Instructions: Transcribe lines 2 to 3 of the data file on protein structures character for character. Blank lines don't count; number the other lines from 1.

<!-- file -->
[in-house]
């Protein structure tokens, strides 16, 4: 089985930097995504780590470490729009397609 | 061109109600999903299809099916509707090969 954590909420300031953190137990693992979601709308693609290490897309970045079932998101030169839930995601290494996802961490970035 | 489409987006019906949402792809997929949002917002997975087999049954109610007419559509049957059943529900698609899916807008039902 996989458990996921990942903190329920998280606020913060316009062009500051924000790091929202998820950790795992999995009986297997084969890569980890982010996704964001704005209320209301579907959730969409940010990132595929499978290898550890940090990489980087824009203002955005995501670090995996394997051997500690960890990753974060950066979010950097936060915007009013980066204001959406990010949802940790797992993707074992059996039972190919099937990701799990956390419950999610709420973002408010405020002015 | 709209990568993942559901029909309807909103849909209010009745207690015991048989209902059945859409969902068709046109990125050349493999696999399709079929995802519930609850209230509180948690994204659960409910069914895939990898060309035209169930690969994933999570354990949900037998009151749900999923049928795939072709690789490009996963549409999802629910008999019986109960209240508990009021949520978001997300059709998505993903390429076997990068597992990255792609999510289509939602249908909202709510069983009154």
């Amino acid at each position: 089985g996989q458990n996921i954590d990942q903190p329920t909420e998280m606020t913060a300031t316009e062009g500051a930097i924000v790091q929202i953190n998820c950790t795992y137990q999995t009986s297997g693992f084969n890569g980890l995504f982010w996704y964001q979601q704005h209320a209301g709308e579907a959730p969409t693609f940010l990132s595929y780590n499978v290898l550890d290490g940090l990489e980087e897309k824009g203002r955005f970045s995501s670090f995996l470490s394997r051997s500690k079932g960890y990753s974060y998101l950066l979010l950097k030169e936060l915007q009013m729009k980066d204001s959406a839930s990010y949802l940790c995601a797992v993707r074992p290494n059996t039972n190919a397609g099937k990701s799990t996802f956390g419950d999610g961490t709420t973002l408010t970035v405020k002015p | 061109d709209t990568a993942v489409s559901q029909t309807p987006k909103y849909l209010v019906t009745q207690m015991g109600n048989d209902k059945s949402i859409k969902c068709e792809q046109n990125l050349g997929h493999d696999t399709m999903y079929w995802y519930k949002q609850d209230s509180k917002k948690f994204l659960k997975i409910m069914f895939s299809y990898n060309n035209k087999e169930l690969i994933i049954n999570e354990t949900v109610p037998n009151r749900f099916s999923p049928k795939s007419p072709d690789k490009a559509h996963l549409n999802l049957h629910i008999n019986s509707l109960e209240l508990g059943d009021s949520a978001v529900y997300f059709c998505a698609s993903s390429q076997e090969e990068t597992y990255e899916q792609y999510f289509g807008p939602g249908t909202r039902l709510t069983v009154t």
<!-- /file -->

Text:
């Protein structure tokens, strides 16, 4: 089985930097995504780590470490729009397609 | 061109109600999903299809099916509707090969 954590909420300031953190137990693992979601709308693609290490897309970045079932998101030169839930995601290494996802961490970035 | 489409987006019906949402792809997929949002917002997975087999049954109610007419559509049957059943529900698609899916807008039902 996989458990996921990942903190329920998280606020913060316009062009500051924000790091929202998820950790795992999995009986297997084969890569980890982010996704964001704005209320209301579907959730969409940010990132595929499978290898550890940090990489980087824009203002955005995501670090995996394997051997500690960890990753974060950066979010950097936060915007009013980066204001959406990010949802940790797992993707074992059996039972190919099937990701799990956390419950999610709420973002408010405020002015 | 709209990568993942559901029909309807909103849909209010009745207690015991048989209902059945859409969902068709046109990125050349493999696999399709079929995802519930609850209230509180948690994204659960409910069914895939990898060309035209169930690969994933999570354990949900037998009151749900999923049928795939072709690789490009996963549409999802629910008999019986109960209240508990009021949520978001997300059709998505993903390429076997990068597992990255792609999510289509939602249908909202709510069983009154």
């Amino acid at each position: 089985g996989q458990n996921i954590d990942q903190p329920t909420e998280m606020t913060a300031t316009e062009g500051a930097i924000v790091q929202i953190n998820c950790t795992y137990q999995t009986s297997g693992f084969n890569g980890l995504f982010w996704y964001q979601q704005h209320a209301g709308e579907a959730p969409t693609f940010l990132s595929y780590n499978v290898l550890d290490g940090l990489e980087e897309k824009g203002r955005f970045s995501s670090f995996l470490s394997r051997s500690k079932g960890y990753s974060y998101l950066l979010l950097k030169e936060l915007q009013m729009k980066d204001s959406a839930s990010y949802l940790c995601a797992v993707r074992p290494n059996t039972n190919a397609g099937k990701s799990t996802f956390g419950d999610g961490t709420t973002l408010t970035v405020k002015p | 061109d709209t990568a993942v489409s559901q029909t309807p987006k909103y849909l209010v019906t009745q207690m015991g109600n048989d209902k059945s949402i859409k969902c068709e792809q046109n990125l050349g997929h493999d696999t399709m999903y079929w995802y519930k949002q609850d209230s509180k917002k948690f994204l659960k997975i409910m069914f895939s299809y990898n060309n035209k087999e169930l690969i994933i049954n999570e354990t949900v109610p037998n009151r749900f099916s999923p049928k795939s007419p072709d690789k490009a559509h996963l549409n999802l049957h629910i008999n019986s509707l109960e209240l508990g059943d009021s949520a978001v529900y997300f059709c998505a698609s993903s390429q076997e090969e990068t597992y990255e899916q792609y999510f289509g807008p939602g249908t909202r039902l709510t069983v009154t």